“You Resemble a Sinner of Canaan!”
Mariano Edward Rivero and John James von Tschudi in Peruvian Antiquities (1857) point out that after the most thorough examination and minute comparison, the religious rites of the American Indians plainly present many points of agreement with those of the Hebrew people (p.9). Continue these authors: “Like the Jews, the Indians offer their firstfruits, they keep their new moons, and the feast of expiations at the end of September or in the beginning of October; they divide the year into four seasons, corresponding with the Jewish festivals. . . . In some parts of North America circumcision is practised . . . There is also much analogy between the Hebrews and Indians in that which concerns various rites and customs; such as the ceremonies of purification, the use of the bath . . . fasting, and the manner of prayer. The Indians likewise abstain from the blood of animals, as also from fish without scales; they consider divers quadrupeds unclean, also certain birds and reptiles, and they are accustomed to offer as a holocaust the firstlings of the flock” (ibid.).
Surely, all these parallels are not mere coincidence! Can anyone in their right mind consign these similarities to mere “accident”?
Say Rivero and von Tschudi: “But that which most tends to fortify the opinion as to the Hebrew origin of the American tribes, is a species of ark, seemingly like that of the Old Testament; this the Indians take with them to war; it is never permitted to touch the ground, but rests upon stones or pieces of wood, it being deemed sacrilegious and unlawful to open it or look into it. The American priests scrupulously guard their sanctuary, and the High Priest carries on his breast a white shell adorned with precious stones, which recalls the Urim of the Jewish High Priest: of whom we are also reminded by a band of white plumes on his forehead” (p. 9-10).
These two reputable scientists of the last century also point out, “The use of Hebrew words was not uncommon in the religious performances of the North American Indians, and Adair assures us that they called an accused or guilty person haksit canaha, ‘a sinner of Canaan’; and to him who was inattentive to religious worship, they said, Tschi haksit canaha, ‘You resemble a sinner of Canaan'” (ibid.).
Though such evidence does not prove that the Indians themselves were Jews or Israelites, it does show that long before Columbus, Hebrews had reached the New World and had left their imprint upon its inhabitants. There undoubtedly was some intermarriage. Such incredible parallels are beyond the remotest possibility of being due to mere chance!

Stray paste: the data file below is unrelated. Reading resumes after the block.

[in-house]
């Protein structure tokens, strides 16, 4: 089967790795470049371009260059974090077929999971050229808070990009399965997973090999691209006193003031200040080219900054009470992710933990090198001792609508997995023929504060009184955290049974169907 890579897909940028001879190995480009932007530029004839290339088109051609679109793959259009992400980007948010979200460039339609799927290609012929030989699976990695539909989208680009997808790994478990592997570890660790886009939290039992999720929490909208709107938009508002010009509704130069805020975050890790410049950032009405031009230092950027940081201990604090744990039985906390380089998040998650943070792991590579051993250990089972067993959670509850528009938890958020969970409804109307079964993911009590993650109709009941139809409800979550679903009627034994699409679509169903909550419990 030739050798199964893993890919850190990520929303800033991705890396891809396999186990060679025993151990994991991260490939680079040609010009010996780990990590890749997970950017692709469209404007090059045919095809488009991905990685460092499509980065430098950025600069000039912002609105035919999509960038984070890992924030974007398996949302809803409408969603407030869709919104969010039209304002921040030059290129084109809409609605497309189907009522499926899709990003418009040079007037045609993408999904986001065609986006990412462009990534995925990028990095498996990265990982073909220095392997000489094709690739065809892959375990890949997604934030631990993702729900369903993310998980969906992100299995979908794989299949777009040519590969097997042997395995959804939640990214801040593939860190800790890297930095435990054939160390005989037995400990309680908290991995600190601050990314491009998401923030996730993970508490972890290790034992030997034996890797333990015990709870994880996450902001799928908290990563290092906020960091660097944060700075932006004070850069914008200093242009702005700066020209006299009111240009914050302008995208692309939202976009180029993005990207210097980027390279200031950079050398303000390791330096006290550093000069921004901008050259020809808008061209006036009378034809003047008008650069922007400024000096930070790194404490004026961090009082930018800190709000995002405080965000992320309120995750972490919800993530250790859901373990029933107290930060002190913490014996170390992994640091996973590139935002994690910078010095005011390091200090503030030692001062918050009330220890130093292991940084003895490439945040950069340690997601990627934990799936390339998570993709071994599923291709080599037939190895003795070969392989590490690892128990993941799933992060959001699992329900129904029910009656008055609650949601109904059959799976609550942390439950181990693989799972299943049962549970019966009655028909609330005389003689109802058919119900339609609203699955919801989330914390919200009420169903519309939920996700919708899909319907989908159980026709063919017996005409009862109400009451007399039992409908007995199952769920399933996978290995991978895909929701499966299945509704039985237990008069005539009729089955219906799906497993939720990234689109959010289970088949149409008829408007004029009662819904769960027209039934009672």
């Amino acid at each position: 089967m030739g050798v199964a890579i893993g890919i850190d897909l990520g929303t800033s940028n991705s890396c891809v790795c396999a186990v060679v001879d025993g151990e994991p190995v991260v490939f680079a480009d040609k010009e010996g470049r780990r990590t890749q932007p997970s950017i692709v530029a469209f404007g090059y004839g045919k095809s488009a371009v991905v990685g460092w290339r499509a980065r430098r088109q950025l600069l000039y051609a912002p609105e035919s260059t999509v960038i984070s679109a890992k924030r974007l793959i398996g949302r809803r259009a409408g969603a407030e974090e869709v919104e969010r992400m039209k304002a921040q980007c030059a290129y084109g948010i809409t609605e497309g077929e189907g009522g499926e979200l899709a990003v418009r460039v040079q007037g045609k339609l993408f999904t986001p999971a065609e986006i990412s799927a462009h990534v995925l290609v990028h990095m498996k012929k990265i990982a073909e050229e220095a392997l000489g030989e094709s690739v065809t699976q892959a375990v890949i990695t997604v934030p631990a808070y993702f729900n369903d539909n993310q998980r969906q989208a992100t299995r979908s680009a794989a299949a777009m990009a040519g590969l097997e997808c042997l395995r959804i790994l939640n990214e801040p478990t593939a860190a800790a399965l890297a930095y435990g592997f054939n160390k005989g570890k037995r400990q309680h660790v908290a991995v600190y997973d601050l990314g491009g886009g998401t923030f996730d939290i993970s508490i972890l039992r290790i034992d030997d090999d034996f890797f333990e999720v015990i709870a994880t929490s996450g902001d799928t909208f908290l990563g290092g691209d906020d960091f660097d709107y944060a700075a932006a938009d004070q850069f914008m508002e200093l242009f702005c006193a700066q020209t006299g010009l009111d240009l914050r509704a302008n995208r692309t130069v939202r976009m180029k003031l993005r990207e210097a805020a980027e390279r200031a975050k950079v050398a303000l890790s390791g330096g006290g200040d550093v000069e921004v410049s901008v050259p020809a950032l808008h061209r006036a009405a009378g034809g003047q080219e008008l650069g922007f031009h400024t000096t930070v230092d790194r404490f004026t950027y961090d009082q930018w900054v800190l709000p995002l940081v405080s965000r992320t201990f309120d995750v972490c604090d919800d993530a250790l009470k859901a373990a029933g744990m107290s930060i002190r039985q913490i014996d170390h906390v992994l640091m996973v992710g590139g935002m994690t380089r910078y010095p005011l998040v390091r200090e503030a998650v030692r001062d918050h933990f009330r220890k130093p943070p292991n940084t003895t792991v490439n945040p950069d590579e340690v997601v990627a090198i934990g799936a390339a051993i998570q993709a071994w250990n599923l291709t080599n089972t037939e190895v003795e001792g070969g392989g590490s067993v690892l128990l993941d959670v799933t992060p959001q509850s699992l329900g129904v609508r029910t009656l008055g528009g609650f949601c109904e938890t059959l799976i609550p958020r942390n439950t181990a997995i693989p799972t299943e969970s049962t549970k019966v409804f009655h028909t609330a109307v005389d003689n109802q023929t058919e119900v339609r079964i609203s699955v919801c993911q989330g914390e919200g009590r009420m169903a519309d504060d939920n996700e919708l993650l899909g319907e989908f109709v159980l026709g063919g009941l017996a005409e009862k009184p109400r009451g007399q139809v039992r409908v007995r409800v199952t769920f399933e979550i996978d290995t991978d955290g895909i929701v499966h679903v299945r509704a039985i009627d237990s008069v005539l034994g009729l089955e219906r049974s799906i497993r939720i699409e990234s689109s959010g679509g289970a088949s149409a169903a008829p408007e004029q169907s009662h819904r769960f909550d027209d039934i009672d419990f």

Why should it seem strange that peoples of the ancient world-in particular Phoenicians and Hebrews — reached the New World and travelled to South America, and even crossed the Pacific? Is it really so incredible? The trouble is, most of us of the present generation have been brainwashed to think that the ancients were merely superstitious savages, terrified of sailing out to sea lest they fall off the edge of the earth.
But the Phoenicians (The Sidonians, led by King Hiram) had already sailed out beyond the “Pillars of Hercules” (Straits of Gibralter) by 1200 B.C. They developed the keel, streamlined their ships, covered the decks, and improved the sail. Their ships were from 80-100 feet long and used a single square sail besides oars. Their ships could average 100 miles in a day’s time (24 hours). They were busy traders. Commerce was their principal aim. Tyre and Sidon, their home ports, were cities of immense wealth. Did ancient Phoenicians reach the New World? The evidence is inescapable.
Also interesting is the fact that the Quichua word for the sun, Inti, may very likely be derived from the Sanscrit root Indh, meaning “to shine, burn, or flame” and which corresponds to the East India word Indra, also meaning “the sun.” It is also significant that the pre-Incas worshipped the invisible, Creator God, the Supreme Being, by the appellative Con, very similar to the Hebrew Cohen, the word for “priest,” from the root Kahan meaning “to meditate in religious services, to officiate as a priest.”
When all is said and done, Rivero and von Tschudi declare: “It cannot be denied, that the above tradition of the creation of the world, by the invisible and omnipotent Con, the primitive happy state of men, their corruption by sin, the destruction of the earth, and its regeneration, bears a distinct analogy to the Mosaic chronicle of the earliest epoch of the history of the human race . . .” (Peruvian Antiquities, p. 149).